A dilemma which I wasn’t alone in.
As the Leveson Inquiry showed, many people have had this: they feel forced into granting interviews or taking part in the industry themselves in order to avoid more unexpected harassment.
Anne Diamond at Leveson made a thought-provoking point: it seems internalised now that this is how things “are” in the UK, but when did this become the norm?
There are times I’ve felt guilty for not managing my own encounters with the media better (if only I had called a lawyer at such-and-such a moment, etc, etc). Guilt is such a corrosive emotion.
But I’ve never been able to imagine a country in which they just didn’t act the way they did in the first place?
I just assume I have to be careful with my details.
Before starting this blog I needed a strong protection/anti-stalking strategy in place.
It’s fine if someone wants to write “I don’t like or approve of Sufiah Yusof” – free speech is great, I have no desire to be someone everyone likes and approves of.
But that’s not the way the Press operates.
Their attitude is “right, how can I manipulate, blackmail her into doing something that looks consensual and is designed to make us look like we’re completely independent and objective?”
Even the police have told me in the past “they won’t stop just because we tell them, you need to give them something.”
Until it was clear some
people were starting to visibly fight back (and I’m sure there were so, so many unknown efforts before then) the dominant attitude was “it’s the media, everyone knows what they are like and no-one can do anything about it. You need to co-operate with them. It’s YOUR responsibility to manage them.”
Anyway. I was asked to comment on another woman. I sent an e-mail to the News International journalist, single word: “No”.
That night, I worried about whether they’d send someone to track me down, take a photo, and then (again) make something I’d said up.
Whatever action I took, I could still be manipulated into looking like I’d done something I hadn’t, with no immediate recourse.
Defiance might be pointless, but I did it anyway.
It was a very, very, unhappy night: I look back on it and I feel fond of myself.
Worst of nights can be the best of nights.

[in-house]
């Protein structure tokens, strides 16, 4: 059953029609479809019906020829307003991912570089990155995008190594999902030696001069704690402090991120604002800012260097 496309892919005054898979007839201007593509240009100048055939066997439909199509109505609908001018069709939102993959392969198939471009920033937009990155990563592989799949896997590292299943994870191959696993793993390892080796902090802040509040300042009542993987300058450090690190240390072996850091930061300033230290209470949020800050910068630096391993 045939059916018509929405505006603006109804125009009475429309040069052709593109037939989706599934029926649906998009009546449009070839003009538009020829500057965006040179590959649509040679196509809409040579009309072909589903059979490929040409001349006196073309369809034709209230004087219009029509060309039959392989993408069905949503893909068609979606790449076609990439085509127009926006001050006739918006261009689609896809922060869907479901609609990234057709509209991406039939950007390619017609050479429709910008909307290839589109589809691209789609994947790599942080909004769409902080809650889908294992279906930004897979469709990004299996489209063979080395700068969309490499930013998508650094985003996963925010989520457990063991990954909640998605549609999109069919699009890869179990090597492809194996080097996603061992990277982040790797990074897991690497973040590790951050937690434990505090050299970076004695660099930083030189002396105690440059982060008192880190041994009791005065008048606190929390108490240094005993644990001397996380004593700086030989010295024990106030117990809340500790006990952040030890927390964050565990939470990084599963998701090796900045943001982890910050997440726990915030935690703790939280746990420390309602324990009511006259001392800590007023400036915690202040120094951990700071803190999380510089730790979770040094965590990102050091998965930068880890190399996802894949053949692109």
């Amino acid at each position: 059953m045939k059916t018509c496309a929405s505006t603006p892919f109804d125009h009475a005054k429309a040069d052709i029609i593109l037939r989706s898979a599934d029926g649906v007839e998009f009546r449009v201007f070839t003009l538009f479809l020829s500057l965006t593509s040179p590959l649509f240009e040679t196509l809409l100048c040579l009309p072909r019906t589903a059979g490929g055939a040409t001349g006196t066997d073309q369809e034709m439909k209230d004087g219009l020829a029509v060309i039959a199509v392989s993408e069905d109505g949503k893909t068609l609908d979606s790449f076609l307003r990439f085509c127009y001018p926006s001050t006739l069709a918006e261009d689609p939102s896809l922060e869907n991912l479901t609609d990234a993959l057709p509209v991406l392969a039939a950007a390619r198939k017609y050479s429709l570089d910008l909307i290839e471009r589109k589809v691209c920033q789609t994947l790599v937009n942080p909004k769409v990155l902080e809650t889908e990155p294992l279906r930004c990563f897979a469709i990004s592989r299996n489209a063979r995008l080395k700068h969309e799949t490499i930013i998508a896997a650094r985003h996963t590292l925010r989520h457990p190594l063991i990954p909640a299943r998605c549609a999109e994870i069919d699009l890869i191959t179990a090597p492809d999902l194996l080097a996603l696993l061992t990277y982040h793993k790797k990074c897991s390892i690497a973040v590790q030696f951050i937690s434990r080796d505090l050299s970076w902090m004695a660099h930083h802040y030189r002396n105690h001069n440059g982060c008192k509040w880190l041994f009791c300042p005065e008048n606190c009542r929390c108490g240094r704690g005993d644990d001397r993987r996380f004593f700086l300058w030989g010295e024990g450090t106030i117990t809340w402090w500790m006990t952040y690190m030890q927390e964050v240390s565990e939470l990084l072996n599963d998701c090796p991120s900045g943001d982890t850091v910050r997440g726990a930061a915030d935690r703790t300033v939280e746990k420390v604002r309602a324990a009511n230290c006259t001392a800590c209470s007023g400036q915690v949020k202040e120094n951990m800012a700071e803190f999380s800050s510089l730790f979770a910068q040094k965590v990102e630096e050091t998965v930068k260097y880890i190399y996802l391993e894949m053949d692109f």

Someone posed this question, which I found interesting:
Why does the Press go to all this hassle to get real people to do what they want?
Why don’t they just get actors and models (and even porn stars) to pose and be filmed and make stories up about them?
The issue for the Press: as individual human beings, a lot of them are stuck: they’re involved, implicated.
The males aren’t men and the females aren’t women.
They are ashamed of their actions, and don’t have a way to finish their story gracefully, or the courage to switch directions.
I think that’s where the real people come in.
Much of the Press needs the real people, as supply. They are incapable of having authentic human feelings. They have lost or never had any sense of genuine identity: they are broken inside.
People are either enemies to transfer their shame and aggression onto and punish, or “things” they can use to set themselves up as heroes.
They are incomplete, on a never-ending quest for something to save them or redeem them.
They need to feed off the emotions and authenticity of others. They want to make others like them to validate their own actions.
That’s the legacy of Rupert Murdoch and Paul Dacre: they made their own employees unable to emotionally operate, except in a shrinking, twisted, alternative universe.
They took away their sense of self: they used them and left them as stunted children.
John Junor to Peter Dacre to Paul Dacre.
Murdoch to Harper-Collins to the children of China. The cycle continues.
The unsung heroes and martyrs and champions of free speech label is the last resort to think of themselves well.
Is there a way out that allows everyone to save face, I wonder?
Because at the moment, I do believe the fight is not between press freedom and press regulation, but for a way for the Press to recover some dignity and justify their past lives.
by Sufiah Yusof